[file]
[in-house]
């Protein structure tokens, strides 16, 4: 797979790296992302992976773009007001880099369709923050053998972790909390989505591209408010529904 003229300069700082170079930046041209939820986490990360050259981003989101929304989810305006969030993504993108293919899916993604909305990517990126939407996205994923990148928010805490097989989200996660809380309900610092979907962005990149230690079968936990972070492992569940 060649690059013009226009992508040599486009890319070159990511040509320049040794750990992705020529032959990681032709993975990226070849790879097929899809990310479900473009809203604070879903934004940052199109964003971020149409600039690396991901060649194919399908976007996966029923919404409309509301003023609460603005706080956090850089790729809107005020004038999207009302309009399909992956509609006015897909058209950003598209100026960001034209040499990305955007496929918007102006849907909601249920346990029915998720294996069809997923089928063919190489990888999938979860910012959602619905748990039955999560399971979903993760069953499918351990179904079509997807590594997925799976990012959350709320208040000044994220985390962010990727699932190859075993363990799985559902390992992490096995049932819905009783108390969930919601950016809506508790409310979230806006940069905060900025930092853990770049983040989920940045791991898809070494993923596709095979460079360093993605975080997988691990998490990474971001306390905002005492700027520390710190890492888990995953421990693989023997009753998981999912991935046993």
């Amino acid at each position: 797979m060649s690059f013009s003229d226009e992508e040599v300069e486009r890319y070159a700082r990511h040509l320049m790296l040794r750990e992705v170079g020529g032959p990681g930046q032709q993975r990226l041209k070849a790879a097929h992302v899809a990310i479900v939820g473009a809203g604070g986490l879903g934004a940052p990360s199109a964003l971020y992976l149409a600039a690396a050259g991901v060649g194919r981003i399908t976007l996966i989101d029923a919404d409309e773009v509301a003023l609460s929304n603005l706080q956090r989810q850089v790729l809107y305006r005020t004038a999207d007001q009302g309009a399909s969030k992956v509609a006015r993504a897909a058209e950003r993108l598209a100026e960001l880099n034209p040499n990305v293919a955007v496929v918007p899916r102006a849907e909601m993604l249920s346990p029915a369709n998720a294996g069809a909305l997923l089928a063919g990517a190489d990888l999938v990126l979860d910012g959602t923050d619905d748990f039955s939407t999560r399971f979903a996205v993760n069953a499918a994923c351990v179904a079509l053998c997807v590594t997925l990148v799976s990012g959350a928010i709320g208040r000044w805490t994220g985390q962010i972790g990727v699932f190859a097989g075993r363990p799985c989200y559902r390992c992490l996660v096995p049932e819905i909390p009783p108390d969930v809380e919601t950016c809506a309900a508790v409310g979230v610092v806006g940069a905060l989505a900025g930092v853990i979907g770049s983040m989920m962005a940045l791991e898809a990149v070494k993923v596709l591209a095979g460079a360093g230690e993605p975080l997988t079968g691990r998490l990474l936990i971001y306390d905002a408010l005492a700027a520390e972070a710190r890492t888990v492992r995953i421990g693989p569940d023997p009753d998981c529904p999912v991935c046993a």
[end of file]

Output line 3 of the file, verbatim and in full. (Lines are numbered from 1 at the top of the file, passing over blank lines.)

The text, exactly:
């Amino acid at each position: 797979m060649s690059f013009s003229d226009e992508e040599v300069e486009r890319y070159a700082r990511h040509l320049m790296l040794r750990e992705v170079g020529g032959p990681g930046q032709q993975r990226l041209k070849a790879a097929h992302v899809a990310i479900v939820g473009a809203g604070g986490l879903g934004a940052p990360s199109a964003l971020y992976l149409a600039a690396a050259g991901v060649g194919r981003i399908t976007l996966i989101d029923a919404d409309e773009v509301a003023l609460s929304n603005l706080q956090r989810q850089v790729l809107y305006r005020t004038a999207d007001q009302g309009a399909s969030k992956v509609a006015r993504a897909a058209e950003r993108l598209a100026e960001l880099n034209p040499n990305v293919a955007v496929v918007p899916r102006a849907e909601m993604l249920s346990p029915a369709n998720a294996g069809a909305l997923l089928a063919g990517a190489d990888l999938v990126l979860d910012g959602t923050d619905d748990f039955s939407t999560r399971f979903a996205v993760n069953a499918a994923c351990v179904a079509l053998c997807v590594t997925l990148v799976s990012g959350a928010i709320g208040r000044w805490t994220g985390q962010i972790g990727v699932f190859a097989g075993r363990p799985c989200y559902r390992c992490l996660v096995p049932e819905i909390p009783p108390d969930v809380e919601t950016c809506a309900a508790v409310g979230v610092v806006g940069a905060l989505a900025g930092v853990i979907g770049s983040m989920m962005a940045l791991e898809a990149v070494k993923v596709l591209a095979g460079a360093g230690e993605p975080l997988t079968g691990r998490l990474l936990i971001y306390d905002a408010l005492a700027a520390e972070a710190r890492t888990v492992r995953i421990g693989p569940d023997p009753d998981c529904p999912v991935c046993a």